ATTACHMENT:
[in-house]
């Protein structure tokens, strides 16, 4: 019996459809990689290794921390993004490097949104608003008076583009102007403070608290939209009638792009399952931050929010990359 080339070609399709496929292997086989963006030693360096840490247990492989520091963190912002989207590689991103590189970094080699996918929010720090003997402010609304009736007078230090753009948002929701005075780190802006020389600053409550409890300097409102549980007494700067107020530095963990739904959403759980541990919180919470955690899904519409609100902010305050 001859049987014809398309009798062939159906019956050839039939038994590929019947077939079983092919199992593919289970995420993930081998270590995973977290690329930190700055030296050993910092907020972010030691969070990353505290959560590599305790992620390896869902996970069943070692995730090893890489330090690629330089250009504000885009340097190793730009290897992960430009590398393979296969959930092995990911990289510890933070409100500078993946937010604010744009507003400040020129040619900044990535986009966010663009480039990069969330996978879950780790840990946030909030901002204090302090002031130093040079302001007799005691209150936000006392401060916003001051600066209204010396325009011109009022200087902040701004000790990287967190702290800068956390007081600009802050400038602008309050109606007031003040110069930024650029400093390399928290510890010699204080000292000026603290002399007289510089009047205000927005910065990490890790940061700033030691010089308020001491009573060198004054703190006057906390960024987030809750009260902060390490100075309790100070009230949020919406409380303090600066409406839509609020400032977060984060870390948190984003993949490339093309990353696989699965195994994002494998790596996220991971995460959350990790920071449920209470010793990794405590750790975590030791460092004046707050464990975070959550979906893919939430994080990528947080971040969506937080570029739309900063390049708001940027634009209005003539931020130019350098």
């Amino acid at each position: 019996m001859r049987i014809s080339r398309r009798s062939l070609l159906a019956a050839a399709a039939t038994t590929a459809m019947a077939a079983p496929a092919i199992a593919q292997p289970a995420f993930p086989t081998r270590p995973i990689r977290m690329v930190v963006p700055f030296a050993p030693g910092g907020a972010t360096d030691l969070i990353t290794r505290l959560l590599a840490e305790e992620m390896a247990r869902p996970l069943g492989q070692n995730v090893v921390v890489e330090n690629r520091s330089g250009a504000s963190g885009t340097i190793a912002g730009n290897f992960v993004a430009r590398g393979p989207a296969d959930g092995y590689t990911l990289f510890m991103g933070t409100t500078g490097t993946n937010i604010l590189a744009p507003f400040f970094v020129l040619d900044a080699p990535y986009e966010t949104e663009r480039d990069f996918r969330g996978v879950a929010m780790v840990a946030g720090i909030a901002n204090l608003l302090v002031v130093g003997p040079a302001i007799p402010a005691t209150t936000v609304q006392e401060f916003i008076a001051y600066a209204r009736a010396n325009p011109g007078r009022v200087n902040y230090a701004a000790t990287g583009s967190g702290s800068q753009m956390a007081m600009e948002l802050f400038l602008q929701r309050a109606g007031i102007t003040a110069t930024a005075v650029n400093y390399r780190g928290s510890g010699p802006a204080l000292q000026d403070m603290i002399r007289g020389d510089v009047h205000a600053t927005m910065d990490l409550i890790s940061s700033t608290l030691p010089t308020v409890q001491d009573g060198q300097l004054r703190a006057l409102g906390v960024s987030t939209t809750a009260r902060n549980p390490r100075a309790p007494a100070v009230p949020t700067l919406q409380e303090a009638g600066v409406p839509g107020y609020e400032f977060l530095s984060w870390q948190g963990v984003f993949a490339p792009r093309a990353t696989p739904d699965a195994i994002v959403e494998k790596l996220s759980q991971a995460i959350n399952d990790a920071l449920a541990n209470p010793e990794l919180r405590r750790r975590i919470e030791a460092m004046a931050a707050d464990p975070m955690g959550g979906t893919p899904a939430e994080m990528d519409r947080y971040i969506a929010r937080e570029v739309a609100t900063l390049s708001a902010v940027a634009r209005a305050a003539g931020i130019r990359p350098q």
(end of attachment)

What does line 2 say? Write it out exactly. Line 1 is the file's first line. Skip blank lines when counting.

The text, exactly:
């Protein structure tokens, strides 16, 4: 019996459809990689290794921390993004490097949104608003008076583009102007403070608290939209009638792009399952931050929010990359 080339070609399709496929292997086989963006030693360096840490247990492989520091963190912002989207590689991103590189970094080699996918929010720090003997402010609304009736007078230090753009948002929701005075780190802006020389600053409550409890300097409102549980007494700067107020530095963990739904959403759980541990919180919470955690899904519409609100902010305050 001859049987014809398309009798062939159906019956050839039939038994590929019947077939079983092919199992593919289970995420993930081998270590995973977290690329930190700055030296050993910092907020972010030691969070990353505290959560590599305790992620390896869902996970069943070692995730090893890489330090690629330089250009504000885009340097190793730009290897992960430009590398393979296969959930092995990911990289510890933070409100500078993946937010604010744009507003400040020129040619900044990535986009966010663009480039990069969330996978879950780790840990946030909030901002204090302090002031130093040079302001007799005691209150936000006392401060916003001051600066209204010396325009011109009022200087902040701004000790990287967190702290800068956390007081600009802050400038602008309050109606007031003040110069930024650029400093390399928290510890010699204080000292000026603290002399007289510089009047205000927005910065990490890790940061700033030691010089308020001491009573060198004054703190006057906390960024987030809750009260902060390490100075309790100070009230949020919406409380303090600066409406839509609020400032977060984060870390948190984003993949490339093309990353696989699965195994994002494998790596996220991971995460959350990790920071449920209470010793990794405590750790975590030791460092004046707050464990975070959550979906893919939430994080990528947080971040969506937080570029739309900063390049708001940027634009209005003539931020130019350098």